, the Parties disputed whether the 2017–2018 school year constituted McGroarty’s post-internship year under Section 44466. Resolving that dispute requires determining what circumstances delineate the end of the internship and the beginning of the post-internship year for purposes of Section 44466.
The trial court interpreted Section 44466 to require McGroarty to serve a complete school year under a regular, non-intern credential. Under this interpretation, the post-internship year under Section 44466 does not begin until McGroarty ceased to serve under an intern credential and began service under a regular credential. In the trial court’s view, this required McGroarty to register his new credential with the District and enter into a new contract under that credential, which the trial court found he did not do until December 6, 2017, halfway through the 2017–2018 school year. McGroarty argued that reading Section 44466 to require registration of, or contracting under a regular credential to trigger the start of the post-internship year imposed an additional condition outside the plain language of the statute.
The Court of Appeal held that although McGroarty’s interpretation of Section 44466 was, grammatically speaking, a plausible construction of the language, it rejected this interpretation because it would lead to unreasonable and unfair consequences the Legislature could not have intended. In short, McGroarty’s interpretation of Section 44466 created a regime in which his proposed line between intern and non-intern—i.e., the completion of university coursework—was potentially invisible to the school district until sometime during or after the school year, thus depriving the district of adequate opportunity to evaluate the employee for tenure. The Court of Appeal rejected this interpretation.
Instead, the Court of Appeal found the more reasonable interpretation of Section 44466 was that a former intern “is employed … in a position requiring certification qualifications” following completion of an internship program only when “the school district that employed the person as an intern during the immediately preceding school year” reemployed the former intern under a regular credential. Under this reading, the phrase “is employed” included the school district’s affirmative act of hiring the former intern into a post-internship position, as opposed to McGroarty’s reading in which the intern simply continues employment under the existing internship contract. This interpretation sets a bright line between intern and non-intern status, a line of which both the employee and the school district are aware. It also gives the school district control over whether to continue the intern’s employment following completion of the internship. The Court of Appeal found this interpretation consistent with other provisions of the Education Code and previous court decisions concerning the tenure requirements for university interns.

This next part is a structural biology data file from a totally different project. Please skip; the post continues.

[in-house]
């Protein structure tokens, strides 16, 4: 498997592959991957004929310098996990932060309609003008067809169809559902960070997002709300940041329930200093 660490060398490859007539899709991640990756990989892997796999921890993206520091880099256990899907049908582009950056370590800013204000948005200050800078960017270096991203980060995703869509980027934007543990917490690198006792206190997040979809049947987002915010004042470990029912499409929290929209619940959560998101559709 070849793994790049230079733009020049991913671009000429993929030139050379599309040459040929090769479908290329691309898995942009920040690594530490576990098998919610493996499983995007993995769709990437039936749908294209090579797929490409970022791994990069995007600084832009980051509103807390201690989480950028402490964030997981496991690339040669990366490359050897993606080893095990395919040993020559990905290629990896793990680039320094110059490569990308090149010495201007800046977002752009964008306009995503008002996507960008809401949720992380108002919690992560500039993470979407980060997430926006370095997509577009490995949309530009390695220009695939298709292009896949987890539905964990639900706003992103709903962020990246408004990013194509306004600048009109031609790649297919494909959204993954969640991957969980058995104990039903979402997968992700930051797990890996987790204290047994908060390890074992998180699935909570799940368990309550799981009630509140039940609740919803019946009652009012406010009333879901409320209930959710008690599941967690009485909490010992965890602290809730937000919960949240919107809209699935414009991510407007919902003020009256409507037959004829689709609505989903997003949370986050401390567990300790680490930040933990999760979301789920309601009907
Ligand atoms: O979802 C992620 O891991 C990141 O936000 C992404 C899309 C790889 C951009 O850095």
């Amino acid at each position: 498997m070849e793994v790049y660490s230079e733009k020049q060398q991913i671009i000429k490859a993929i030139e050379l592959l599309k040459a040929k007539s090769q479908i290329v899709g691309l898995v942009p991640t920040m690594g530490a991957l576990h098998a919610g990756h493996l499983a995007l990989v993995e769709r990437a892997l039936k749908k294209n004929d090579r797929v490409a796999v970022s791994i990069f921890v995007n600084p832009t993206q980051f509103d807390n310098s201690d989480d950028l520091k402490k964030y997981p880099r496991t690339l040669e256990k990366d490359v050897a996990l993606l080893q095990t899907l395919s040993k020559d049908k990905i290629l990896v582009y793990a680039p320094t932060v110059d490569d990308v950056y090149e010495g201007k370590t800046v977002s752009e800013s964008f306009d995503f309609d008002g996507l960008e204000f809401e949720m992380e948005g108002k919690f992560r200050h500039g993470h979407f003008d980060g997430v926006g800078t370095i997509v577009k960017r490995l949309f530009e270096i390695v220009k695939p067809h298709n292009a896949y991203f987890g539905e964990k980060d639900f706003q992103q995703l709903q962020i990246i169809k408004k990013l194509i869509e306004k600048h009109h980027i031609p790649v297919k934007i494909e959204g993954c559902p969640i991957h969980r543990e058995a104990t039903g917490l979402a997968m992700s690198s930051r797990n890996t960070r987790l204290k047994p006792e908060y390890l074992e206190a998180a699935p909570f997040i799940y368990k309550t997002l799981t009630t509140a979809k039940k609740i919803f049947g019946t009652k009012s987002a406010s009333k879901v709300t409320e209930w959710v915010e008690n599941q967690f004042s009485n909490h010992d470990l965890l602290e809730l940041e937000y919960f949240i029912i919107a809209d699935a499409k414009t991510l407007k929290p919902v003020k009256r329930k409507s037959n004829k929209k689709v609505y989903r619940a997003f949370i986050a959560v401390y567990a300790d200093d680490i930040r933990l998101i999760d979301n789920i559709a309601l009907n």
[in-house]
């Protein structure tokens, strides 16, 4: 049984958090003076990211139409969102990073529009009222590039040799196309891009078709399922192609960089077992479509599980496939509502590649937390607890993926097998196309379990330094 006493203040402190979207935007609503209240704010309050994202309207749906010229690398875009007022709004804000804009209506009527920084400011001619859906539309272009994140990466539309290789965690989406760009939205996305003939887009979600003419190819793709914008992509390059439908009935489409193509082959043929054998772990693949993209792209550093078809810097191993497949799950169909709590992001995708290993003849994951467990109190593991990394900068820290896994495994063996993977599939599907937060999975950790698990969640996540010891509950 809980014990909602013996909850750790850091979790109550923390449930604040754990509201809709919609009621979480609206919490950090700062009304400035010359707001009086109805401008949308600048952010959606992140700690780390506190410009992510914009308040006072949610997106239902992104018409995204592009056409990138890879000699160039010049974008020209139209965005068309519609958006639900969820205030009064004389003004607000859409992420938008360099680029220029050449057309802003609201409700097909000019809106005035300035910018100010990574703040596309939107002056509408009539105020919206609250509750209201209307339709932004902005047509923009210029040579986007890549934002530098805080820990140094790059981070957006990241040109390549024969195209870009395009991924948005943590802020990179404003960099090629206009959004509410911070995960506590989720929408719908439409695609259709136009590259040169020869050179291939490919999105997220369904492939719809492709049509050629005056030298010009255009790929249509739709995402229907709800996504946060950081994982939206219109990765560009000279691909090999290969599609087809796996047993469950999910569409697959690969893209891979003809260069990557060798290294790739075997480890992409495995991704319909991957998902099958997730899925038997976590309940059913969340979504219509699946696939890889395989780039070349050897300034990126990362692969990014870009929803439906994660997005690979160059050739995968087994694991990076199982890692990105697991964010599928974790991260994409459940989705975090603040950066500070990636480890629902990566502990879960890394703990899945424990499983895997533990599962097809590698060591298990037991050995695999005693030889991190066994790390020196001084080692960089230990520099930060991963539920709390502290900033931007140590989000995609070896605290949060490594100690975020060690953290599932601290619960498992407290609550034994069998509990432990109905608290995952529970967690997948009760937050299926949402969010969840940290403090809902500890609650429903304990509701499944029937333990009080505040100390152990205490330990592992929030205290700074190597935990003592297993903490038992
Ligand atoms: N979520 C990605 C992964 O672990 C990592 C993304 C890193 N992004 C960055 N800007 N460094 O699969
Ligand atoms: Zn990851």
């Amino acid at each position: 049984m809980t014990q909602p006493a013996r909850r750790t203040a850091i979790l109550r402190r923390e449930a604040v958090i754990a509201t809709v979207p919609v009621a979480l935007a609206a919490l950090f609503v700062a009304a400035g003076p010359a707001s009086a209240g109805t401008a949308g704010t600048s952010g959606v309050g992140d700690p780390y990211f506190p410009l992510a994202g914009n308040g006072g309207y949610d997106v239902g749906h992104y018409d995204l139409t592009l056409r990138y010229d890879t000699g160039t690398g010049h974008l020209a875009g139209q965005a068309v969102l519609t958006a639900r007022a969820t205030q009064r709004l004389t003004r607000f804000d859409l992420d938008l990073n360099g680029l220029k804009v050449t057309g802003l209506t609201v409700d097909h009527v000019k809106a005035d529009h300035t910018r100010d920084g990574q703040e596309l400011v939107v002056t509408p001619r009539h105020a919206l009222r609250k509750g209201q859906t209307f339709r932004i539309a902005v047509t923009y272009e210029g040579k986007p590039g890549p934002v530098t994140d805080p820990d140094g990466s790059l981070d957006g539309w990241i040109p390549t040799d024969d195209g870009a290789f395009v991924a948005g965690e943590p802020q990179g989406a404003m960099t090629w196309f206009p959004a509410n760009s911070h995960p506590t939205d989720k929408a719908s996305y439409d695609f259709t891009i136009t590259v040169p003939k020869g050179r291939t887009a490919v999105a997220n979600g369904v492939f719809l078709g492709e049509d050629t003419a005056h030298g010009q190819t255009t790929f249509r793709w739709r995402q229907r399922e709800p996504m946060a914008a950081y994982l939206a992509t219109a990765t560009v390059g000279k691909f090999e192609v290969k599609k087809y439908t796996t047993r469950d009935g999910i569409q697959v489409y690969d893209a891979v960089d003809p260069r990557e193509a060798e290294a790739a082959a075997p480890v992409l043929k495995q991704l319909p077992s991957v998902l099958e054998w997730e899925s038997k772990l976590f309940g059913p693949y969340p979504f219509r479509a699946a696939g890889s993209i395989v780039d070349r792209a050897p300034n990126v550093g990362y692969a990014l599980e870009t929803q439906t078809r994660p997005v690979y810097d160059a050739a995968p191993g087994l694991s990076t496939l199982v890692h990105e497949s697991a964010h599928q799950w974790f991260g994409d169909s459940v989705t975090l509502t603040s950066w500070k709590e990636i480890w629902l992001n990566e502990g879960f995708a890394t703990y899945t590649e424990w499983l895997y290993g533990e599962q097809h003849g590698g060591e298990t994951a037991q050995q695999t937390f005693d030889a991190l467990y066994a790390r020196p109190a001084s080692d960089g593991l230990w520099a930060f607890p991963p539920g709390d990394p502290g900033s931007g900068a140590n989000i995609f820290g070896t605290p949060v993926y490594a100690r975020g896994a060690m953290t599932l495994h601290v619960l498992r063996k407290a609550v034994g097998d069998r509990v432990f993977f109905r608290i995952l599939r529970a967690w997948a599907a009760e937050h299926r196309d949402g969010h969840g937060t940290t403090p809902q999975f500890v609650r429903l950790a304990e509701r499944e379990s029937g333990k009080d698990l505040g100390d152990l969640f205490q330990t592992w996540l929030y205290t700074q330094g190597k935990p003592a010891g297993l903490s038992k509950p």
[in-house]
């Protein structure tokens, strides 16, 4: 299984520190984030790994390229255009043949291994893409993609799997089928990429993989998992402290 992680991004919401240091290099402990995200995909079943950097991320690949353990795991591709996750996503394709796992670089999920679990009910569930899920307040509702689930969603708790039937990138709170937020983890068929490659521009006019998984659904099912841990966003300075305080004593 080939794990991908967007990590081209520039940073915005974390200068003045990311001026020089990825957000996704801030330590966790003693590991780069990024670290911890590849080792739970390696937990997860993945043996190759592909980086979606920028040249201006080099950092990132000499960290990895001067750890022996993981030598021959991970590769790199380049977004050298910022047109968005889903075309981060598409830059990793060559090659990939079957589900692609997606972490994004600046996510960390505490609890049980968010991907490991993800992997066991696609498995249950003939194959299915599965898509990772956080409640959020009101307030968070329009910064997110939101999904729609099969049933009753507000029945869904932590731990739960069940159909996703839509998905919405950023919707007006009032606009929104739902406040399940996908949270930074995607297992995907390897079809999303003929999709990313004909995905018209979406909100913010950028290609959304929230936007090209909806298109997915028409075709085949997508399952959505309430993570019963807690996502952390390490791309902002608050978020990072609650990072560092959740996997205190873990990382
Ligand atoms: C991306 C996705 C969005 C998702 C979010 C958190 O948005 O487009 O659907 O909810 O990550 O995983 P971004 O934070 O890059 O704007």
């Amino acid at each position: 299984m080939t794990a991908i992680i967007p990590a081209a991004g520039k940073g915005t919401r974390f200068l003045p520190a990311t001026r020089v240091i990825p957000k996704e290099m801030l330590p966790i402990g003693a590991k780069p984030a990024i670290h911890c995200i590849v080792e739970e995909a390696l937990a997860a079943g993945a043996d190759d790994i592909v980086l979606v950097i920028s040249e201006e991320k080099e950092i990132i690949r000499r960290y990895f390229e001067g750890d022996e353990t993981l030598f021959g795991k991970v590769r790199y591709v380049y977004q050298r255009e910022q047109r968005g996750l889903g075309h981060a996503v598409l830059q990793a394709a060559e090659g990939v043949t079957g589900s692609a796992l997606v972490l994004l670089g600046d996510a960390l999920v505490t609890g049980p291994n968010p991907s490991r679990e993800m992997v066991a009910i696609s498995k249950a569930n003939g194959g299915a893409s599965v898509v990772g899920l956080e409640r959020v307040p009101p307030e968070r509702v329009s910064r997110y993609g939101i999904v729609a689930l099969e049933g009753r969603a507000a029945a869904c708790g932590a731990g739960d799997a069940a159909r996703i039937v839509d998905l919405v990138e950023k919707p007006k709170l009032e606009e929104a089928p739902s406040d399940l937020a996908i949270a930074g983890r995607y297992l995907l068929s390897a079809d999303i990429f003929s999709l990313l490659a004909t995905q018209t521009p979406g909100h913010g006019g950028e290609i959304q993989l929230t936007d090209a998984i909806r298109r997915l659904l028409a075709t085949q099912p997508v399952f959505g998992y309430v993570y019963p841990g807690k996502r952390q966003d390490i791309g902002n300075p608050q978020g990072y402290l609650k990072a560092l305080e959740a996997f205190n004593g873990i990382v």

Accordingly, the Court of Appeal upheld the trial court’s ruling that McGroarty did not acquire tenure at the commencement of the 2018–2019 school year. McGroarty did not enter into a contract under his regular credential until December 2017 and thus did not serve a complete post-internship school year under that credential.
McGroarty v. Los Angeles Unified Sch. Dist. (2021) 61 Cal.App 5th 258.